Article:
Once again, news about a communicable disease in Washington state should catch the eye of Oregon lawmakers when they meet next year. They should end the state’s immunization exemption for religious grounds.

The latest outbreak is measles, that highly contagious disease that used to be a normal part of childhood. A single case turned up in a Woodland, Wash., primary school last week and because they’re unvaccinated, at least 25 children have been sent home for two weeks or until they’ve been immunized against the disease. This summer it was whooping cough, which reached epidemic proportions with more than 4,400 infected in Washington state.

That didn’t have to happen. But there’s a trick to making vaccines effective, something called the herd effect. It works this way: If 80 percent or so of kids are vaccinated against a disease, it’s unlikely that illness will make inroads into a school. When the number falls below 80 percent, as is becoming increasingly common, all bets are off.

In Bend, more and more children are at risk as herd immunity dwindles. The Bulletin’s health reporter, Markian Hawryluk, reported last year that immunization rates at four schools in the city were well below that magic 80 percent number.

We’d buy the idea that parents whose religious beliefs discourage immunization have a right to forgo vaccines for their children but for one thing.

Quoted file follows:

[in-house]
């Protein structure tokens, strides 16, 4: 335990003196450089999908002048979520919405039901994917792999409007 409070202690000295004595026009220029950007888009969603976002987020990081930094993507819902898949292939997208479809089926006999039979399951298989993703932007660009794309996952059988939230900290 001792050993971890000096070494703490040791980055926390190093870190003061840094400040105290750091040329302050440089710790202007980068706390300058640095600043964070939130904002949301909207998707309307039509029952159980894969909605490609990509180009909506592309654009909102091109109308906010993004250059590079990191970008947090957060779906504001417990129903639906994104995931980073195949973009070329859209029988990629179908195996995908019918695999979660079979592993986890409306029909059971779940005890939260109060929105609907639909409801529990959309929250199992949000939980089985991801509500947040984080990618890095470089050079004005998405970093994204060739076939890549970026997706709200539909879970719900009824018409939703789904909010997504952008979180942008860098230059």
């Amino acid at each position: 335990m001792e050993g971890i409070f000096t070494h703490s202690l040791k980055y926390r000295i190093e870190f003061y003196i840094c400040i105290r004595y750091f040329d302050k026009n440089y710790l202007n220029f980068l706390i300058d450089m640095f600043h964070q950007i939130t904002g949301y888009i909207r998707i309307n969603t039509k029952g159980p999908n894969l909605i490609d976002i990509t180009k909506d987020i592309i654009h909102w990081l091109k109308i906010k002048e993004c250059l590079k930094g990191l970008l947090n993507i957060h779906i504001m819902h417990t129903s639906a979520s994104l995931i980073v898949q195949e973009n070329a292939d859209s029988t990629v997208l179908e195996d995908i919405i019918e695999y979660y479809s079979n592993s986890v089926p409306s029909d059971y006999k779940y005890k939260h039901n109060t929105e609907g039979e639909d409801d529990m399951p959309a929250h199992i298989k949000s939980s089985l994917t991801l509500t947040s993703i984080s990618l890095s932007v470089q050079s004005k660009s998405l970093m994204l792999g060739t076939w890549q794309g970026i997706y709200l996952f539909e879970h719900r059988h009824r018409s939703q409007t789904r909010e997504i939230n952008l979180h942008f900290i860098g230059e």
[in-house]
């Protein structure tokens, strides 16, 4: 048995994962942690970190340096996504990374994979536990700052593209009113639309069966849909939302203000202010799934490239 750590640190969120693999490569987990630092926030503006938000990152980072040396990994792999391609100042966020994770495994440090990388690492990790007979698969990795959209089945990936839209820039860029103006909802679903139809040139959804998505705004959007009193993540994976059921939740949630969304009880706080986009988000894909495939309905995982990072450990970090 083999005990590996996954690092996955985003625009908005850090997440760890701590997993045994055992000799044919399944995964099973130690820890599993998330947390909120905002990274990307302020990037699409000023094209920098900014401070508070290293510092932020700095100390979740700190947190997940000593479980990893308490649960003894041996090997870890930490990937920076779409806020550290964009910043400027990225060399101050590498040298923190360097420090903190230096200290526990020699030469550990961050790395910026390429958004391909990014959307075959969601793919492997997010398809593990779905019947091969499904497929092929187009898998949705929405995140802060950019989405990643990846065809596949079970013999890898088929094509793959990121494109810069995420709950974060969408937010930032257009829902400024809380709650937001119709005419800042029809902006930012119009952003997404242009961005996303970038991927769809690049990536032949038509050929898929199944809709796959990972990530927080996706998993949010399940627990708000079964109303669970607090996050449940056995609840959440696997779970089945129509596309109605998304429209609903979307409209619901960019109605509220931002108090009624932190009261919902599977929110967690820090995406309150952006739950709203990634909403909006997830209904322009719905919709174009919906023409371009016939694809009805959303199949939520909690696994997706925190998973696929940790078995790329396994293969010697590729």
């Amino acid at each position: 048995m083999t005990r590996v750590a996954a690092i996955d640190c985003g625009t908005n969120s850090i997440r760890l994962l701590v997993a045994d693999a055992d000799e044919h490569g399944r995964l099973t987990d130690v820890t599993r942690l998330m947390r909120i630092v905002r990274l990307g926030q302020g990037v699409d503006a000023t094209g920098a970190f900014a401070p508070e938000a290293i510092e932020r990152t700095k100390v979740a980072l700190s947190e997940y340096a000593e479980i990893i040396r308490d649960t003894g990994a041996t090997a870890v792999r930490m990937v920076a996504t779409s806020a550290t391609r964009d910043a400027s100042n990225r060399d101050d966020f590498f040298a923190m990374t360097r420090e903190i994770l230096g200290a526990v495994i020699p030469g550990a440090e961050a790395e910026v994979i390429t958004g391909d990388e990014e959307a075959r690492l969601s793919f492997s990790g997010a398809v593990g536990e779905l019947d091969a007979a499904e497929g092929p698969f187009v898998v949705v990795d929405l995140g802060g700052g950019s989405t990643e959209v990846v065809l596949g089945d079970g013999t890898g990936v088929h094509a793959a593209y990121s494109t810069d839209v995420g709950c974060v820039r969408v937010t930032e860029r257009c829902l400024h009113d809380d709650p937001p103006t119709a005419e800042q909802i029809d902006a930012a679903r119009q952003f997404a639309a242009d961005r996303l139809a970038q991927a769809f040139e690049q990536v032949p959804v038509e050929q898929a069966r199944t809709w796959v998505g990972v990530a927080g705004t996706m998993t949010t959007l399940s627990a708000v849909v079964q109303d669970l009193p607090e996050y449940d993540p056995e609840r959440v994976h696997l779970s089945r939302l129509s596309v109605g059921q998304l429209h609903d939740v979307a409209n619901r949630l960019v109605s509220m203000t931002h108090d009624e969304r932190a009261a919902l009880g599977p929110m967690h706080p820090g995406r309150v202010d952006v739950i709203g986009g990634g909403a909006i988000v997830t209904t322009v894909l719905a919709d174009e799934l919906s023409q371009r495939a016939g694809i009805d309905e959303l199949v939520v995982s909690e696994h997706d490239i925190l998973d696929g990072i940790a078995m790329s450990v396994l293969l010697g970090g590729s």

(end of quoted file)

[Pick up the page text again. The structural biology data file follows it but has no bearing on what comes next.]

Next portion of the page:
For some kids, the decision not to vaccinate has nothing to do with religious tenets and everything to do with compromised immune systems. When kids who cannot receive vaccines for health reasons are in a region or school with low immunization rates, they are put at risk through no fault of their own.

While Americans have a beloved constitutional right to practice — or not practice — their religions as they see fit, there is a caveat, as is the case with other First Amendment freedoms. That right is sacred only as long as it doesn’t put others at risk. If it does, compromises must be made.

It’s time for one of those compromises in Oregon, and in Washington, for that matter. Immunization against measles, whooping cough, polio and other diseases is required because the infections do put people at risk, and we cannot let one family’s religious convictions endanger the child next door.